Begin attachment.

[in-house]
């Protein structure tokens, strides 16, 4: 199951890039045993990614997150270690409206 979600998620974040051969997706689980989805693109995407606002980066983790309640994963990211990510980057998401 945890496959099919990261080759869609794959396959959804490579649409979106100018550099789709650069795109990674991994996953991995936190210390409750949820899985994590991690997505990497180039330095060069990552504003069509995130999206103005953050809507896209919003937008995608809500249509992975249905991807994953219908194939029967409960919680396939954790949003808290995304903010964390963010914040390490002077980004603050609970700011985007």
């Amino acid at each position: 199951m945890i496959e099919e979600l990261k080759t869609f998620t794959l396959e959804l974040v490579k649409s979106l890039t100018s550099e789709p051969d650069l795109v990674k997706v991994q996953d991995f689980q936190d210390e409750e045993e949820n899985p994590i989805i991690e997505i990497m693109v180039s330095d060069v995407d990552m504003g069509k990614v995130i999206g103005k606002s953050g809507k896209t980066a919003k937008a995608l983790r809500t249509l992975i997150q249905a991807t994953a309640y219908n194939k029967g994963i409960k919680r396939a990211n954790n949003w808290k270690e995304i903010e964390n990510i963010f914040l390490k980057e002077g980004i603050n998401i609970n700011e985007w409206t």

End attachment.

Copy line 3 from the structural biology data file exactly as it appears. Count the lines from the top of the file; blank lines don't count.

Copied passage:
């Amino acid at each position: 199951m945890i496959e099919e979600l990261k080759t869609f998620t794959l396959e959804l974040v490579k649409s979106l890039t100018s550099e789709p051969d650069l795109v990674k997706v991994q996953d991995f689980q936190d210390e409750e045993e949820n899985p994590i989805i991690e997505i990497m693109v180039s330095d060069v995407d990552m504003g069509k990614v995130i999206g103005k606002s953050g809507k896209t980066a919003k937008a995608l983790r809500t249509l992975i997150q249905a991807t994953a309640y219908n194939k029967g994963i409960k919680r396939a990211n954790n949003w808290k270690e995304i903010e964390n990510i963010f914040l390490k980057e002077g980004i603050n998401i609970n700011e985007w409206t």